Our informant Richard Bruce comments; “Of course OPs have been known to change blood sugar levels for a very long time but this confirms the diabetes link. Diabetes is rising in the general population in Britain because we are all exposed to these poisons in our food and environment.

A decent minimum income for food producers

Just as in England, many organisations ostensibly concerned with the prosperity of farmers hold endless conferences. Analyst Devinder Sharma notes that in India the Niti Ayog, NABARD, Agricultural Universities, Research institutes, public sector units, and everyone even remotely concerned with agriculture are now talking about ways to double farmers’ income. He comments sardonically:

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“While the number of seminars/conferences on doubling the farmers’ income have doubled in the past few months, farmers are increasingly sinking into a cycle of deprivation”.

The arguments invariably revolve around the same principles — increasing crop productivity, expanding irrigation, crop insurance and strengthening the electronic national agricultural market platform (e-NAM). And in both countries those who talk of allowing markets to provide higher farm incomes are the ones who get assured salary packets every month – in England some are even paid from a levy on farmers. 

In both countries the rate of suicide amongst farmers is high – see the pitiful picture in Sharma’s latest post:

“A 58-year-old farmer of Chikkamsihosur village in Haveri district in Karnataka climbed up a transformer on the outskirt of his village a few days back to get himself electrocuted. Depressed over the failure of his crop for two consecutive years he was constantly being harassed by moneylenders. He carried an outstanding debt of only Rs 3-lakh”.

In an order issued by India’s Supreme Court in 1991 a set of six criteria for working out a minimum wage was laid out: children’s education, medical requirement, minimum recreation and provision for old age and marriage, should constitute 25% of the wage. Further, it stipulated the minimum wage to include a dearness allowance compensating for inflation

Using the same criteria that the Supreme Court had laid down in 1991, and also following the same decent living norms prescribed by the Indian Labour Conference, 1957, a few economists, researchers, and agricultural activists came together for a workshop in Hyderabad in December 2016 to work out an income security model for farmers. This was followed by another workshop in Kerala in the first week of January attended by ten economists and policy researchers. They aimed to ascertain the payment that farmers deserve for the ecosystem services they protect while undertaking crop cultivation. Led by the United Nations, measuring ecosystem services is now becoming a global norm in computing what is called the green economy.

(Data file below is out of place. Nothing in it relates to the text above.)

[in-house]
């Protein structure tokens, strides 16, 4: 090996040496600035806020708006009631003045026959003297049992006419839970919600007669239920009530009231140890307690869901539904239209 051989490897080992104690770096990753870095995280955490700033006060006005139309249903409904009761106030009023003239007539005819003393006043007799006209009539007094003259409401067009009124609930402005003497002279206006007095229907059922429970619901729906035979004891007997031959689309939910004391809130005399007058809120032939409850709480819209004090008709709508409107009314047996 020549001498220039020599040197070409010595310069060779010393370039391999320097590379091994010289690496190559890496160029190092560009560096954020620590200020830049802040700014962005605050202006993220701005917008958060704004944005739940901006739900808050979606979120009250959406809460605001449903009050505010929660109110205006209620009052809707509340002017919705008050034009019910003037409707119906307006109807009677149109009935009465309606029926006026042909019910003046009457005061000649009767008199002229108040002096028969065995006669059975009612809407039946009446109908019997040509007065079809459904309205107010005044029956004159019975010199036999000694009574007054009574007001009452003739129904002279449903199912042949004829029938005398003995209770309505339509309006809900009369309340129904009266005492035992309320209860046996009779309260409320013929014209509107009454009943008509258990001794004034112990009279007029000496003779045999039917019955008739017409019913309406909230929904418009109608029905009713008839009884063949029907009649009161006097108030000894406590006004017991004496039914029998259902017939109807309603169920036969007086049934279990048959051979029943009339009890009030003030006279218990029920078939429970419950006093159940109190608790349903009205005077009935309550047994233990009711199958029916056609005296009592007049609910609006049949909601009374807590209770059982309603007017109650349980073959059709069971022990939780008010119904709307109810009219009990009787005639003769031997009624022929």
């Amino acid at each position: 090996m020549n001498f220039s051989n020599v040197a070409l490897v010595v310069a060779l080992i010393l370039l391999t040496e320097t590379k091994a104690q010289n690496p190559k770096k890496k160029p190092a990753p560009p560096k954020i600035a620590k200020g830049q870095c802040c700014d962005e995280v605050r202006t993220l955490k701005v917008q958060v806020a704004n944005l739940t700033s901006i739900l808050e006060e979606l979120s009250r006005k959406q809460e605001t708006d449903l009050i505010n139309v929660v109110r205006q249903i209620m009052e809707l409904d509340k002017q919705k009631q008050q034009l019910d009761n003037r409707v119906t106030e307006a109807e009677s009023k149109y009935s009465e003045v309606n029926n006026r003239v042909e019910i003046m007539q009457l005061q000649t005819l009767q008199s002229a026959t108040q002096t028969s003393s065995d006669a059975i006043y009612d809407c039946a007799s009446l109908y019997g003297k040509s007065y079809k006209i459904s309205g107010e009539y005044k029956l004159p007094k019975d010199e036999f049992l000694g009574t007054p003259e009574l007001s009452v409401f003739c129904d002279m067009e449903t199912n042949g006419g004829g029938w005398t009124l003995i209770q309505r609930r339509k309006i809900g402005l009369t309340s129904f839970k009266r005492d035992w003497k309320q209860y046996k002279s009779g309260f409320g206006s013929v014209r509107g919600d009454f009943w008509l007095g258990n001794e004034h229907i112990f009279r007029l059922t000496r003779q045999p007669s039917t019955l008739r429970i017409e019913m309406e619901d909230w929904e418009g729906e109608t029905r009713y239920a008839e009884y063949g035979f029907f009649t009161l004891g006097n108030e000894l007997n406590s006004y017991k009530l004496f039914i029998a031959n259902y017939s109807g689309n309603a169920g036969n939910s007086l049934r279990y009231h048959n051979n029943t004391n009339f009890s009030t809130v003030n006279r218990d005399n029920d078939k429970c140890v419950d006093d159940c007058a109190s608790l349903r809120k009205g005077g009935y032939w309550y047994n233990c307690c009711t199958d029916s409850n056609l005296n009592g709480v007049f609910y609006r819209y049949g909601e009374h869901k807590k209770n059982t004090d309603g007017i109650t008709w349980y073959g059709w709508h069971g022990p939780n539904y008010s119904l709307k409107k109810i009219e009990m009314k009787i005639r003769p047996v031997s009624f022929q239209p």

Farmers and many civil society organizations have been demanding the implementation of Swaminathan Committee report which proposed 50% profit over the cost of production.

Only 6% of Indian farmers get the benefit of the minimum support price – there is no mechanism to support the remaining 94% of farmers. A Cornish farmer explained to the writer that, similarly, British supermarkets discriminate. They have devised a system of aligned or dedicated suppliers – currently only 20% of UK dairy farmers – who supply liquid milk through a processor and get paid a little more for their milk; this is often less than a penny a litre because of all the rules which go with the contract. The headline price is the one the supplier gets if all the boxes are ticked – which is rare.

Sharma’s idea of providing farmers with an assured income package every month includes the 94% of the farming community who have been suffering silently all these years. MSP certainly will remain as one of the ways to provide a guaranteed income to farmers. But we have to work out other ways to provide assured income to rest of the farming community. The estimates based on the minimum prescribed living standards show that the farmers suffer a huge economic loss for providing cheaper food. When the lowest government employees are assured monthly pay of Rs 18,000 per month, and the non-agricultural workers with a daily wage of Rs 351, the state cannot leave the country’s food producers with meagre incomes that push them into a debt spiral forcing them to leave farming or commit suicide.